Scientists have learned a lot about Earth. They have also been busy discovering plenty about space. However, people are still scratching their heads as they try to work out how the oldest rock from Earth ended up on the moon.
Making The Discovery
Believe it or not, but the rock in question was discovered nearly 50 years ago when a team of 14 astronauts traveled up on Apollo to bring home samples from the surface of the moon. Although it looked like just another space rock, it seems as though there could be more to this discovery than meets the eye – and it could be about to uncover secrets from our planet.
How It Formed
It’s believed the rock was formed in an Earth-like atmosphere. The sample contains feldspar, zircon, and quartz that are all commonly found here. However, the researchers believe that it must have oxidized before it ended up on the moon meaning it was unlikely that it formed up in space. As if that wasn’t enough, the evidence suggests that it could have been formed as far as 12 miles below the Earth’s surface. So how did it end up on the moon?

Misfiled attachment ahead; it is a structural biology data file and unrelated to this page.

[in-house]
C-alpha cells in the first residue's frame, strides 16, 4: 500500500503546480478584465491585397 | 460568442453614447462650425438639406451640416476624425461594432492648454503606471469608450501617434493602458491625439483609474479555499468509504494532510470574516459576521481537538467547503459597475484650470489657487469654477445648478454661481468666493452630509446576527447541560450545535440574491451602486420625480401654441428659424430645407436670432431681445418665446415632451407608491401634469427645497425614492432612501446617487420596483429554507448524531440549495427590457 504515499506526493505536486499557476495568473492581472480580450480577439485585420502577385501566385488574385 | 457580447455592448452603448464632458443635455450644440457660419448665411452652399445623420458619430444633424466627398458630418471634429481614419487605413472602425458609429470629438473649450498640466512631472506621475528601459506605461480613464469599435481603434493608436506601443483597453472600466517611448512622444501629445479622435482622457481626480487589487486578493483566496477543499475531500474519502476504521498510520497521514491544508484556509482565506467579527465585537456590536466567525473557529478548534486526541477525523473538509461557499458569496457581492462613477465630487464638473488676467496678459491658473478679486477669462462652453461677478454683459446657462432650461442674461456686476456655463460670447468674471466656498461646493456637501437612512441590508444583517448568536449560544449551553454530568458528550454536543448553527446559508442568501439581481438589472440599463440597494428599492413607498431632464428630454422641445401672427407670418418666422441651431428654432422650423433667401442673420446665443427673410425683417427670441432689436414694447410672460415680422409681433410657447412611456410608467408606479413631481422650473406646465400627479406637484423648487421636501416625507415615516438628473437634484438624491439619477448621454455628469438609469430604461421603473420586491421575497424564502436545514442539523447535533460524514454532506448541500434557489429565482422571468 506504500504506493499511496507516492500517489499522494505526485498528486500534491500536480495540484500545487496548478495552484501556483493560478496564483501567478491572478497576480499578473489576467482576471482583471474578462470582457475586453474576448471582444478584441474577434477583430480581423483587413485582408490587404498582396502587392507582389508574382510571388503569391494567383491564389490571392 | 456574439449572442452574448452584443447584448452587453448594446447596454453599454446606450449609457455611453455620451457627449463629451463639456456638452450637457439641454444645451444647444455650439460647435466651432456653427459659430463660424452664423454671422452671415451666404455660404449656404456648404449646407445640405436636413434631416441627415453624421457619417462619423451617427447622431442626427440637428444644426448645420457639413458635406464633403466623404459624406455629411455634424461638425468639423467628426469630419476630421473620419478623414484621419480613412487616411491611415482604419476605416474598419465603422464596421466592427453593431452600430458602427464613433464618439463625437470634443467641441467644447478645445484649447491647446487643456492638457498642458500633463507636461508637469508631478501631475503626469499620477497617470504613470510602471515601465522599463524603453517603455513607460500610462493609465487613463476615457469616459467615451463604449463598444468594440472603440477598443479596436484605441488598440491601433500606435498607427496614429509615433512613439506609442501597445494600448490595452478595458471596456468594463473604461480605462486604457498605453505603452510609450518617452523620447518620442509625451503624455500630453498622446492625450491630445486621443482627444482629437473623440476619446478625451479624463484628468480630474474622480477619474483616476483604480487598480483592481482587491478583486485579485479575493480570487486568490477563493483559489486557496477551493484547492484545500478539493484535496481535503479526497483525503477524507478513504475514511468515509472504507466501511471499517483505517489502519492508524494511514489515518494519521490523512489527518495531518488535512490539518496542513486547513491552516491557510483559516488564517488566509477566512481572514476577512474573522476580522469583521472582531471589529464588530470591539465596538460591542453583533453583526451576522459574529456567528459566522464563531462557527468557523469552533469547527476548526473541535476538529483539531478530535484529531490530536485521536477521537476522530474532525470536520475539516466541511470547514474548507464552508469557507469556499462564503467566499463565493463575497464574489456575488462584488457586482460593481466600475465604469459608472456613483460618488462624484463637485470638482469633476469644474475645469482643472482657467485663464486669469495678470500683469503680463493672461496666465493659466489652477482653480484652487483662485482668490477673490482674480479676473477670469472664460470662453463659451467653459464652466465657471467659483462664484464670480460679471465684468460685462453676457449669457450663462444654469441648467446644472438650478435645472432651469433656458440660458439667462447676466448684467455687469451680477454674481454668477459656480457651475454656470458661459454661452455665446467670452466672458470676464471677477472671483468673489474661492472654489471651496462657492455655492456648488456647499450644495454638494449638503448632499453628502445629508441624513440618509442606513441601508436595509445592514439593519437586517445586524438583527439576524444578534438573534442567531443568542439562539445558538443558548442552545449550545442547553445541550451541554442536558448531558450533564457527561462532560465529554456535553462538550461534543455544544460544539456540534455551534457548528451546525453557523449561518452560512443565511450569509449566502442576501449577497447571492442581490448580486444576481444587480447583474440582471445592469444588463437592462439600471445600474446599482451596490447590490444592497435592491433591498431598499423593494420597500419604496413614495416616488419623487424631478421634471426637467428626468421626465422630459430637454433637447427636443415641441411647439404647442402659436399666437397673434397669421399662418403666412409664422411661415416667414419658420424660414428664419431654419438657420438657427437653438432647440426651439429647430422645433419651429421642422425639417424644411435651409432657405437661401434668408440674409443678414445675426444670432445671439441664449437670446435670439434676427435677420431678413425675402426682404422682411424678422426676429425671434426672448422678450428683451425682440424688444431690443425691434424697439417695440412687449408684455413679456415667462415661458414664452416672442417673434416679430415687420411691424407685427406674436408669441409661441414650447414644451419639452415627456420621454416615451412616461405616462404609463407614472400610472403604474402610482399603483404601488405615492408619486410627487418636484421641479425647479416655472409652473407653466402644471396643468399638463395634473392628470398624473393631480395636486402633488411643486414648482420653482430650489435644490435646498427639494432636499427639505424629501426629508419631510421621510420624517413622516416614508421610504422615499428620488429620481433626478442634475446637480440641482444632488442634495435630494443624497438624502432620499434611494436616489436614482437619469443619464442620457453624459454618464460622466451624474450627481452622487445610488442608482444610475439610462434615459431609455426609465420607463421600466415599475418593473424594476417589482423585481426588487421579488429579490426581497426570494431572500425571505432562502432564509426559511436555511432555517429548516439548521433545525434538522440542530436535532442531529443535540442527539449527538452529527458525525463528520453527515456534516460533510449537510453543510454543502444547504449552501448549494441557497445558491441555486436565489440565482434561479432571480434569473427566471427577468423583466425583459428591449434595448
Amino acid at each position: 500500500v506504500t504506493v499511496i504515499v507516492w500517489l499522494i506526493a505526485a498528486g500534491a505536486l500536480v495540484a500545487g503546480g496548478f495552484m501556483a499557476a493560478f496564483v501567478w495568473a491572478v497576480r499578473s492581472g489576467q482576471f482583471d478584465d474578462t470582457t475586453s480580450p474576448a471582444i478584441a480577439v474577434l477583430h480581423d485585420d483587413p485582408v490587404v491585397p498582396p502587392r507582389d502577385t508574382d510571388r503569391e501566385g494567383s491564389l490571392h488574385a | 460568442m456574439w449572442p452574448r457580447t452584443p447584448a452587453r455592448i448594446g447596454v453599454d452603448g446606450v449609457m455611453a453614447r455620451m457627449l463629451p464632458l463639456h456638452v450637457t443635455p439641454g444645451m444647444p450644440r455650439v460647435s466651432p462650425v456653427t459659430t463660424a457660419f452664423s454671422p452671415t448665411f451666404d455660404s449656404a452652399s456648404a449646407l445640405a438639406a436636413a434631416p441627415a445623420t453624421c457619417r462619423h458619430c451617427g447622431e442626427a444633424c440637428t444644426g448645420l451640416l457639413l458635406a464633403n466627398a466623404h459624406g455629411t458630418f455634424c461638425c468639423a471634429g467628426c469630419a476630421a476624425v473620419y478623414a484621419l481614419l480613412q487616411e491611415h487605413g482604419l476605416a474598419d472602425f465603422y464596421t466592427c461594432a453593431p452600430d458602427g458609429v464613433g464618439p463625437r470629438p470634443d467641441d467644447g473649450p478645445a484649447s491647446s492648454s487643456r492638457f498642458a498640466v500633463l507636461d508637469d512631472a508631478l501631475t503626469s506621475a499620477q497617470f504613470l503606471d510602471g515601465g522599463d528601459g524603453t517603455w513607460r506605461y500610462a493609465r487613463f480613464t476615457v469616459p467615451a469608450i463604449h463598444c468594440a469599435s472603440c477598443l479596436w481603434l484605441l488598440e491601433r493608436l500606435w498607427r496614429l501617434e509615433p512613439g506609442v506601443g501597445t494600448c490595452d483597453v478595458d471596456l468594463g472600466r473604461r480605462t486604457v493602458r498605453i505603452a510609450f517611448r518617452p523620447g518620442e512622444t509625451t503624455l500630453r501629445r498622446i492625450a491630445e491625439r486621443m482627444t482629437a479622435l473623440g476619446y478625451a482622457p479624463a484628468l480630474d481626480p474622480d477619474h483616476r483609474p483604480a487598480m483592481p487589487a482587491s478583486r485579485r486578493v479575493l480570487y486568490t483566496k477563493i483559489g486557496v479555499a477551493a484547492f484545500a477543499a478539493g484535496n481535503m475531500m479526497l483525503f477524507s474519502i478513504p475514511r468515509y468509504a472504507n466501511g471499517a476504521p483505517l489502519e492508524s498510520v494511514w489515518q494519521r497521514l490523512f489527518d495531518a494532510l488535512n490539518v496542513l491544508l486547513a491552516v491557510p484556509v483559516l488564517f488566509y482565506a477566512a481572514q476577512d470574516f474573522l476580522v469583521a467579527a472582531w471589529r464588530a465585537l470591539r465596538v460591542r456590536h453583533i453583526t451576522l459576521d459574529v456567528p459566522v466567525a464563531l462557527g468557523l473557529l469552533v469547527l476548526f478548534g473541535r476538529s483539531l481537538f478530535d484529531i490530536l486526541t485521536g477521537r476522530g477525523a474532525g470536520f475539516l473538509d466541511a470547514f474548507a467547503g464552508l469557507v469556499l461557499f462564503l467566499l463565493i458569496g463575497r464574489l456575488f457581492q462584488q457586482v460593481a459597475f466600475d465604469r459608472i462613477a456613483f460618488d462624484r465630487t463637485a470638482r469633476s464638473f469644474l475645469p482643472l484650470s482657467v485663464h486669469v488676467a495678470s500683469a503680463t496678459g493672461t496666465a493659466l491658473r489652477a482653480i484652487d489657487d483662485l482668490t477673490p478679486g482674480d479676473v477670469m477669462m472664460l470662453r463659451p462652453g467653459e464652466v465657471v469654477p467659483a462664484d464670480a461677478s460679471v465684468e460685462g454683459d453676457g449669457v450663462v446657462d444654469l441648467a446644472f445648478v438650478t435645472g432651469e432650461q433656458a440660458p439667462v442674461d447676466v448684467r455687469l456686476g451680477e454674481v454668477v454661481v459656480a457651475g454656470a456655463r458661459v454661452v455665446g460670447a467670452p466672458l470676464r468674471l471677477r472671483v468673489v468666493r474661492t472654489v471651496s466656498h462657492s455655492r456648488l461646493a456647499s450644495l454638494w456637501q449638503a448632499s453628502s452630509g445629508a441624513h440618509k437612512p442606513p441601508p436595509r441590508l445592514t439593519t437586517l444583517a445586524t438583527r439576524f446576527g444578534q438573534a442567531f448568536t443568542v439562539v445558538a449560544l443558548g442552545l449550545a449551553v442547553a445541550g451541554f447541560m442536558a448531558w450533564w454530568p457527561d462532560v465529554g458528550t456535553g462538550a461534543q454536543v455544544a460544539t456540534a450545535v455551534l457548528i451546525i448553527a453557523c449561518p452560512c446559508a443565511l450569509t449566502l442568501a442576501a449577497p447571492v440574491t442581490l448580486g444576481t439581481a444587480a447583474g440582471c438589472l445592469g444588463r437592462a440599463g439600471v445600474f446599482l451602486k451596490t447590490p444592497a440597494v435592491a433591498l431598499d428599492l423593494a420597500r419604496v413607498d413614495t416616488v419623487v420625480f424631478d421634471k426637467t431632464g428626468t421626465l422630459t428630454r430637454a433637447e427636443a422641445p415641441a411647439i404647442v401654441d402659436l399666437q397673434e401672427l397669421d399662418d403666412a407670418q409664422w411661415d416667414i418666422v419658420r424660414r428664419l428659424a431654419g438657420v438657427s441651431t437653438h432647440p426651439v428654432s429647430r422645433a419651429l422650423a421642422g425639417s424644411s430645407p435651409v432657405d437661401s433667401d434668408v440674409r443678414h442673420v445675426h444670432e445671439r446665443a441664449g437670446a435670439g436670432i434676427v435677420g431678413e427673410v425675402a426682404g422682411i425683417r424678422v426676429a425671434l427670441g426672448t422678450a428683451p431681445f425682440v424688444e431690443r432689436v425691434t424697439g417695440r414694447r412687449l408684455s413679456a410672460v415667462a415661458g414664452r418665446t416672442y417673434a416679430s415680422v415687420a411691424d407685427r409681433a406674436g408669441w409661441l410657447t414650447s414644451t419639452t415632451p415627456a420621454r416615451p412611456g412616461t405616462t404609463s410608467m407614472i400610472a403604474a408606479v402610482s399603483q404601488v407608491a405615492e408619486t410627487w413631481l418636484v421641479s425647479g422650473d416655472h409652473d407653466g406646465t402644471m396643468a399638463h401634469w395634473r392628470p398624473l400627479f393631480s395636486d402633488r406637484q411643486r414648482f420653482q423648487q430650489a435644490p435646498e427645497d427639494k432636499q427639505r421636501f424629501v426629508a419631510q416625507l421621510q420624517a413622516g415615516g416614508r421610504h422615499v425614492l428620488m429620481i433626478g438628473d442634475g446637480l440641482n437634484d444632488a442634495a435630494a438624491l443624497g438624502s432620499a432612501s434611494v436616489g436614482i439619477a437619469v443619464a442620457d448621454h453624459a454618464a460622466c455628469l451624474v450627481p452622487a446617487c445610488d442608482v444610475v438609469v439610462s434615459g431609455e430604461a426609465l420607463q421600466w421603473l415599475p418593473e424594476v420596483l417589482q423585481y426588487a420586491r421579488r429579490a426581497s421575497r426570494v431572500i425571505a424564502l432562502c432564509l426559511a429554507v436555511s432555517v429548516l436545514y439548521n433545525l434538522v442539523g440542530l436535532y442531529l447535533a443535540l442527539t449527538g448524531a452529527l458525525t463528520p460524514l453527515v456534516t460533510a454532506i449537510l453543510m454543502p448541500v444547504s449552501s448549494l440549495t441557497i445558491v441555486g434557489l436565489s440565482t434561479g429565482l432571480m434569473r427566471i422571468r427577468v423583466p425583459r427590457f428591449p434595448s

Looking For An Answer
Of course, many people have been working around the clock to try and uncover why this rock is on the moon – and the opinions have people divided. Most people believe that it was a tremendous impact that struck the Earth and caused it to end up in space. Plus, the moon used to be a lot closer to the planet billions of years ago, so the rock would have had less distance to travel.
Other people have been considering other possibilities of how the rock ended up in its final position. Some scientists have argued that the rock was once buried deep beneath the surface of the moon before a giant asteroid crashed into the rock and caused the sample to rise to the surface. There are many factors that show this could be true, but the jury is still out.
We might have to wait a while until we have a final answer as to how the oldest rock from Earth ended up on the moon, but it seems as though it has finally returned home – even if it did take millions of years.